We moved to Eagle River in the early 70s, built a house, started a construction business and owned a bar and restaurant. Labor Day was huge in Eagle River-Chugiak, as there was the Jerry Lewis Muscular Dystrophy Telethon. In conjunction with Tips Bar, a big pig was roasted in a fire pit that was started two days before the celebration. I was very busy with the food end and made huge salads, tons of garlic bread. Everyone pitched in and brought salads or a hot dish and much money was raised by generous, compassionate neighbors and friends. If strange faces appeared they were welcomed also and soon became our friends, some for a lifetime. The next day friends, neighbors and strangers showed up for the cleanup. We always were so grateful!
Fast foreword to Nikiski in 1986. Our first Labor Day picnic bonfire started below the cabin where we lived, on the edge of the lake. Bob had spent the summer clearing out trees, brush and garbage, cans and bottles. Then like magic a big fire ring appeared and we had an ongoing fire going in the pit most of the summer and into the fall. Our neighbors in the area and friends came to sit by the bonfire and share stories of the summer, that was scooting into cool weather and fall moose hunting. Tales were told about fishing, work on the platforms and in the welding shops. All our hard-working men were associated with the oil field in one way or the other and most of their work was hard dirty and grueling. A chance to gather around a big roaring bonfire with smiling faces, gave them my chance to relax and enjoy the day. Talk was about preparing for winter and plans for the future.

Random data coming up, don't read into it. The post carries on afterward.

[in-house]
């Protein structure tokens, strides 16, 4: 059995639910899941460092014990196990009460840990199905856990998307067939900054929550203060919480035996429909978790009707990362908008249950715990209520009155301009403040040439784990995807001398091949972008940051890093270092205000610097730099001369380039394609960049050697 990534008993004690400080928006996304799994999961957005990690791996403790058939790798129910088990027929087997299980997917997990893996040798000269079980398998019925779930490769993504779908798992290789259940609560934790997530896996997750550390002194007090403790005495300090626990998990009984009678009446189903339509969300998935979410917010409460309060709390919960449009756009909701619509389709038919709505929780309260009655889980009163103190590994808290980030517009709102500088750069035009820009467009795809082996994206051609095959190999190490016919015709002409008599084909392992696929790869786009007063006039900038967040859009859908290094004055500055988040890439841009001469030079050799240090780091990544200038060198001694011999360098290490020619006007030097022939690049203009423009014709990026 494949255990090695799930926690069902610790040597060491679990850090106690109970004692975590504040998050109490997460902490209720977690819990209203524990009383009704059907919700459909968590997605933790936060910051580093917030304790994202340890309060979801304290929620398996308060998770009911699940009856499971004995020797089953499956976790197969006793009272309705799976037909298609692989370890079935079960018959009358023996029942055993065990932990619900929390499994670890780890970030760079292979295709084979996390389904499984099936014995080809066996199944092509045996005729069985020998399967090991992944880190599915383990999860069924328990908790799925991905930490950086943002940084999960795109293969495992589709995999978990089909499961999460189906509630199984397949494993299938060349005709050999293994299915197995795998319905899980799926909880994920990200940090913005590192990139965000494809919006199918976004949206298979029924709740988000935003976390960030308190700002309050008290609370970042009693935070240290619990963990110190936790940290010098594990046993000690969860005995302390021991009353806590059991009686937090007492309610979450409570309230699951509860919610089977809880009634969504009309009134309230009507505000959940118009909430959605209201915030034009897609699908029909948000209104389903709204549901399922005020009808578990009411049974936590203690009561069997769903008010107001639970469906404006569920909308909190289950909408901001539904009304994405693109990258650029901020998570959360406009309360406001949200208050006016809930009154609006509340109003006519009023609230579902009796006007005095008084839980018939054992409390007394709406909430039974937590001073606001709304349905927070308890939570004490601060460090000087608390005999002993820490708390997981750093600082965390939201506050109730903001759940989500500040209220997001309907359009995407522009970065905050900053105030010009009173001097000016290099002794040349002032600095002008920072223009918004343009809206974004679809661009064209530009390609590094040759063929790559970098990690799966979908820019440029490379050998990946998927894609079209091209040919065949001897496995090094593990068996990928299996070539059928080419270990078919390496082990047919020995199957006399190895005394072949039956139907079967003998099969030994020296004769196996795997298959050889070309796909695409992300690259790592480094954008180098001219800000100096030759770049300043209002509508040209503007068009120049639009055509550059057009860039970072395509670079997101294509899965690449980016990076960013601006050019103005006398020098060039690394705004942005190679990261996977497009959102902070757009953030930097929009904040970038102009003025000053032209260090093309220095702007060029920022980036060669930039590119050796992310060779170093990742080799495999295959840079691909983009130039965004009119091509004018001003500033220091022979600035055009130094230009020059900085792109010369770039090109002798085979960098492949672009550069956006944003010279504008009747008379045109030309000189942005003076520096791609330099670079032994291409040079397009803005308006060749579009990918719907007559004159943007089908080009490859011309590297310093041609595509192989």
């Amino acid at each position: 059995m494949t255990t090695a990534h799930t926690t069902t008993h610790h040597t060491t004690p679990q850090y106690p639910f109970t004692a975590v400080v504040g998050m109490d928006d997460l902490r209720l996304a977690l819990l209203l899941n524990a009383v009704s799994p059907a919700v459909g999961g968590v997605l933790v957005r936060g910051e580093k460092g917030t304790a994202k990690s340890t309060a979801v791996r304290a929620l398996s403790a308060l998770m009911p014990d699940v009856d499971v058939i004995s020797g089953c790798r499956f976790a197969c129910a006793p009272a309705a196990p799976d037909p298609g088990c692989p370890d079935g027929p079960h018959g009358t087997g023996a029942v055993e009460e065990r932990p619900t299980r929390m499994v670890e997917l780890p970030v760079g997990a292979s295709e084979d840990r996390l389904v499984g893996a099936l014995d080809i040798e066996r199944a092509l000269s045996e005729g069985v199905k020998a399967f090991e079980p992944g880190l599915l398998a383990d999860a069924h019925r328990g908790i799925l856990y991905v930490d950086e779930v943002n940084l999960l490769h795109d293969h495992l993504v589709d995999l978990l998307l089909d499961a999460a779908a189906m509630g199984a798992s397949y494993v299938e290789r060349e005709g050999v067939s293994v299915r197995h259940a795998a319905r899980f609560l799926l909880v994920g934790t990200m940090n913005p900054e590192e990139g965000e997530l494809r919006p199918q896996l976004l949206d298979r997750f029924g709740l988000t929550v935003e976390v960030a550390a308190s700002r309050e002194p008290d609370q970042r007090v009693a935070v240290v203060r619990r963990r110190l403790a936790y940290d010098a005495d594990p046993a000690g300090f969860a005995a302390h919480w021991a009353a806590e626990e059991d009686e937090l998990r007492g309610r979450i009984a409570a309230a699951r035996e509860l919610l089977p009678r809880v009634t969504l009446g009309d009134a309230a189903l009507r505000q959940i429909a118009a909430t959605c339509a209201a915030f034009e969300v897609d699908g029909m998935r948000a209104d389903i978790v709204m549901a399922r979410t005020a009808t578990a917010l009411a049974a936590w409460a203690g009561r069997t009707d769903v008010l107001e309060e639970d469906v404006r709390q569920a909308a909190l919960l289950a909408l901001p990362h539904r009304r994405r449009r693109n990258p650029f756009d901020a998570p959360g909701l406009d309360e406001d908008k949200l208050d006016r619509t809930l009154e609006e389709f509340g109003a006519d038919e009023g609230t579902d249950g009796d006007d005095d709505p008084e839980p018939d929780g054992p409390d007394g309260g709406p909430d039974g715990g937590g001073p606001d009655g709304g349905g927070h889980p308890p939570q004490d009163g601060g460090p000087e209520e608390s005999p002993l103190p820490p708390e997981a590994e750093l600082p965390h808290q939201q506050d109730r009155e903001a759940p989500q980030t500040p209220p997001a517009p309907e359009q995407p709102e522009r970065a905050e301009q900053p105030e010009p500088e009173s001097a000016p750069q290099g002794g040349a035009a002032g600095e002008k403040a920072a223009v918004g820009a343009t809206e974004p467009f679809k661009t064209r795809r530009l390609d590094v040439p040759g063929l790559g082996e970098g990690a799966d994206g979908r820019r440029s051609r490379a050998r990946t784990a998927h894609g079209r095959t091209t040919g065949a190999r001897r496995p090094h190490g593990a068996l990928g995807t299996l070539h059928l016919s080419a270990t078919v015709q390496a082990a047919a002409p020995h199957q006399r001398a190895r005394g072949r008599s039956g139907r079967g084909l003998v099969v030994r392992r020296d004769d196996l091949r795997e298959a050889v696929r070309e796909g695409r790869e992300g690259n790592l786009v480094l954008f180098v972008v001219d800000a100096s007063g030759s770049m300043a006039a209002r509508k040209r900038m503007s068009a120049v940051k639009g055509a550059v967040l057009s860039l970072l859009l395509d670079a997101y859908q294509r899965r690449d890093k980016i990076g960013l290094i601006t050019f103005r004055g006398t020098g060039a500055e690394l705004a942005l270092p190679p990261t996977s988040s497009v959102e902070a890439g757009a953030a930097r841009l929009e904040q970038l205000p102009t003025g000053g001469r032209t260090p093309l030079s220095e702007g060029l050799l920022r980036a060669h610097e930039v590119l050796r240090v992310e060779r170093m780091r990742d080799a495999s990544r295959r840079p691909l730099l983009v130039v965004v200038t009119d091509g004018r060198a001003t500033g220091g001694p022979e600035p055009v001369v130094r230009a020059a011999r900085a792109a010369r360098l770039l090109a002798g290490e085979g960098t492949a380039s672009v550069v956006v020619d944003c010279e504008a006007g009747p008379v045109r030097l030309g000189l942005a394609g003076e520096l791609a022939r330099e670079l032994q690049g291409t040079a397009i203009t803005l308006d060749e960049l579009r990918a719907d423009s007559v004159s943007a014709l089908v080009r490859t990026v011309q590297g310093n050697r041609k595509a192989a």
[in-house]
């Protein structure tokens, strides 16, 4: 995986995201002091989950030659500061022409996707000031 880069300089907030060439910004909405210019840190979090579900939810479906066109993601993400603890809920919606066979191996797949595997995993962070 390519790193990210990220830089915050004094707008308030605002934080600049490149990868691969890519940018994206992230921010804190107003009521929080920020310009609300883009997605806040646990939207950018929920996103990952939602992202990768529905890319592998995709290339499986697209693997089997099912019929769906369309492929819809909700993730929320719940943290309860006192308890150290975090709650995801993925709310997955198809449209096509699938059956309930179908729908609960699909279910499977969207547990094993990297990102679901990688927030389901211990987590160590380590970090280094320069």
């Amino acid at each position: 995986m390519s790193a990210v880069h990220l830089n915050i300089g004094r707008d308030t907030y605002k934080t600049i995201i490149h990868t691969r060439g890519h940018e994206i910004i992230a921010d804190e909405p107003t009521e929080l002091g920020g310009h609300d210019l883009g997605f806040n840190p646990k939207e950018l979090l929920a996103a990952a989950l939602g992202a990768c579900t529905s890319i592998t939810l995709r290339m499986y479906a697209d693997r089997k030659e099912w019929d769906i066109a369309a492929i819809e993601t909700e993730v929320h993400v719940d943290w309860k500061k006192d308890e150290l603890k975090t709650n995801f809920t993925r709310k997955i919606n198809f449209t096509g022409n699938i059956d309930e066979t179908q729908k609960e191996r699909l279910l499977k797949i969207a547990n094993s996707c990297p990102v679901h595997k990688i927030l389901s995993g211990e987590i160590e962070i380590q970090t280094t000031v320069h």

A lot of the guys around Bob’s bonfire were single men with not too much attachment to anything but their work. So we dubbed them our Orphan Friends. Always grateful for homemade meals and friendship, we formed bonds for life. I cooked and planned, cooked and cooked for them. Good thing I worked at the grocery store! Other friends and family brought hot dishes and salads. We enjoyed fine company, setting around singing to someone strumming the guitar, with a hootie owl joining in from time to time. Occasionally a moose would wander through the side of the yard, go down to the lake, take long sips of water and gradually step into the lake and swim off into the night. The bonfire roared into the early morning. Glowing embers and a few of our Orphan Friends were still in the same spot, snoozing.